Children’s Behavioral Health Initiative: CBHI is an initiative of the Commonwealth’s Executive Office of Health and Human Services. Their mission is to integrate Massachusetts state services into a comprehensive, community-based system of care for children with significant behavioral, emotional and mental health needs. They will provide an in-home therapy team, as well as therapeutic mentors for children and teens. You must have MassHealth, Beacon/NHP insurance to participate.

Web Sites for Mental Health Issues

The National Institute of Mental Health website provides “health information quick links” about many mental health issues, including symptoms and treatment approaches.

The National Mental Health Association website provides information, symptoms and suggestions for mental health issues in children, teens and adults.Resources and information about many child mental health issues.

A comprehensive website for parents and teachers that explains each major mental health diagnosis for children and teens and offers suggestions for accommodations.

This site provides information on “common questions about mental health” with information about child, adolescent and adult mental health issues. What if my child needs to be hospitalized?

When a child or a teen experiences significant depression or anxiety that impacts their ability to function in school and at home, and outpatient counseling is not enough to help the child stabilize, hospitalization may be recommended. The goal is to assess what is needed to help your child return to his/her normal setting as quickly as possible. Most of the Boston-based hospitals will offer psychiatric services for teens. Your pediatrician can make a referral for you; you may also call your insurance company to see what programs they will cover.

Center for Mental Health Services.

Child and Adolescent Bipolar Foundation.

Provides help to individuals with obsessive-compulsive disorders (OCD).


Outpatient Counseling Services:

It is beyond the scope of this project to recommend any counselors. However, we have listed some agencies below that can assist families and children after a mental health issue arises.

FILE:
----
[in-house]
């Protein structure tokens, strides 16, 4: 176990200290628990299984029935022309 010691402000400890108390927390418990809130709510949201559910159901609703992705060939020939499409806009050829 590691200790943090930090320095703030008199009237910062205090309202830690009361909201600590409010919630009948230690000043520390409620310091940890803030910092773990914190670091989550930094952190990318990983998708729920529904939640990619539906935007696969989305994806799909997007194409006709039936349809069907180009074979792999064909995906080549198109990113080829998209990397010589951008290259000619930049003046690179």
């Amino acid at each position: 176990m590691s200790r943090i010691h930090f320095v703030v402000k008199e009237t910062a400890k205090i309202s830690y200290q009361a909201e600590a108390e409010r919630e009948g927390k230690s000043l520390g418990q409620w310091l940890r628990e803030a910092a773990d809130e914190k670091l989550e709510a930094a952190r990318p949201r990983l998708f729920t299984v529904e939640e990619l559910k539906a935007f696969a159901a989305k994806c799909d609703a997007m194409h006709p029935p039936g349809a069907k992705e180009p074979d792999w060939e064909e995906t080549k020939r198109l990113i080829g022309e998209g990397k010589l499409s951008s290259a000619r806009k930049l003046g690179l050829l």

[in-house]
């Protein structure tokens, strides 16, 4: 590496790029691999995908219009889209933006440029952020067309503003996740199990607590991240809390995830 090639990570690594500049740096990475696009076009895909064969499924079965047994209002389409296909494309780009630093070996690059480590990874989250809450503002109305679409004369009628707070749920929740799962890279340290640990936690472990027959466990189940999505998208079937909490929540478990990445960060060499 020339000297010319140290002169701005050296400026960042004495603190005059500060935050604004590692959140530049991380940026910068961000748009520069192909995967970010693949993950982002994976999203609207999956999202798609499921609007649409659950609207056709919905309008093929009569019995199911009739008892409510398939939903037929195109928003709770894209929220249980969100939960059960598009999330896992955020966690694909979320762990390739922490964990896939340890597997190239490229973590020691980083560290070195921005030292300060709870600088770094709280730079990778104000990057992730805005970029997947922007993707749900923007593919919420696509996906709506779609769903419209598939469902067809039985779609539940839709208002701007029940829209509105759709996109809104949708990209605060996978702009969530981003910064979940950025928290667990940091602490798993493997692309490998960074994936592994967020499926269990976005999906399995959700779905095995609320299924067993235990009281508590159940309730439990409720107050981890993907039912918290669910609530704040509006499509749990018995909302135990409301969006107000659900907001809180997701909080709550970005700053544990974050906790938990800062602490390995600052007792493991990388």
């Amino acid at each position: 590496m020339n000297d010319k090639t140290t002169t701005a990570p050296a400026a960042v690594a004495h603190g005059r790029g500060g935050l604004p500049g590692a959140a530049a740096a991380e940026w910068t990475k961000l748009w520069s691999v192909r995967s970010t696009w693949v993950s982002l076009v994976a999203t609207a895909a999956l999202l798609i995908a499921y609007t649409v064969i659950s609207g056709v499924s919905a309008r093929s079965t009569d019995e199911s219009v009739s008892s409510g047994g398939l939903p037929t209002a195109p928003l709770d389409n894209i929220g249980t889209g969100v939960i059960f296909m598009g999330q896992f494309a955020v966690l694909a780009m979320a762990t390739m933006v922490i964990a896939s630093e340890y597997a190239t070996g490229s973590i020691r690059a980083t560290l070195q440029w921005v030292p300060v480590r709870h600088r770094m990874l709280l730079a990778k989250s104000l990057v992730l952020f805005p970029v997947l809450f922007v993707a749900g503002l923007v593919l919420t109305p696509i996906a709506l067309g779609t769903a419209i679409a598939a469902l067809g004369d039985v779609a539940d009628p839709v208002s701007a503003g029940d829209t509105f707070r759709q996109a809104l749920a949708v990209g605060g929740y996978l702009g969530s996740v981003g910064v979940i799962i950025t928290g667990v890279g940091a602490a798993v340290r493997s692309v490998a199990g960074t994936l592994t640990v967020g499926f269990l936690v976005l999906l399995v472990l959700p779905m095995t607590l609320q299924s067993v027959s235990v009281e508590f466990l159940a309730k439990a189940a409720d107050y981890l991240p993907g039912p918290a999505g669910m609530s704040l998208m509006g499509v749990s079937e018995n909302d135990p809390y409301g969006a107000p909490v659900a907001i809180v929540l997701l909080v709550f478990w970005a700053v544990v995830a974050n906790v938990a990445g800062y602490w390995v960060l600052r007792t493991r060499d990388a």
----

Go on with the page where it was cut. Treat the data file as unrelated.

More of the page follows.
Bay State Community Services: Offers several different programs including outpatient counseling services for children, adults, and families as well as in-home services.

P: (617)-471-8400

South Shore Mental Health: Provides outpatient counseling services for children, teens, and families experiencing emotional problems, behavioral issues, developmental disabilities and substance abuse. They have several programs including but not limited to emergency/crisis services, home based services, outpatient counseling, and life skills groups.

P: (617) 847-1914 – to make an appointment P: (617) 774-6036 – if in a crisis 

Child and Adolescent Fear and Anxiety Treatment Program – Boston University: Provides assessment and intervention for children and teens who are experiencing significant anxiety that is impacting their lives. Payment is covered by your insurance or self-pay.

P: (617) 353-9610 h


Bridge Over Troubled Waters: Provides a runaway hotline, offering 24-hour access to a counselor and a safe bed off the streets for youth 14-17 years old who have run away from home and find themselves in crisis. BOTW also offers supportive services for 18-24 year olds who are homeless or at-risk.

Hotline: (1-800-RUNAWAY) P: (617) 423-9575 

Samaritans: This organization offers two help lines to assist children, teens and adults who are experiencing thoughts of suicide.

1-877-870-HOPE (4673) –24 hour help line that provides non-judgmental support to people of any age who are alone, depressed, in crisis or contemplating suicide.

Teen Helpline 1-800-252-TEEN (8336) Provides confidential peer support and understanding to teens that are struggling with feelings of depression, loneliness, and stress. It is staffed by teens from 3pm to 9pm on weekdays and 9am-9pm on weekends.

Safe Place: A peer-support group of people who have experienced the loss of a loved one to suicide. Trained Samaritan worker who has lost a loved one to suicide runs this group.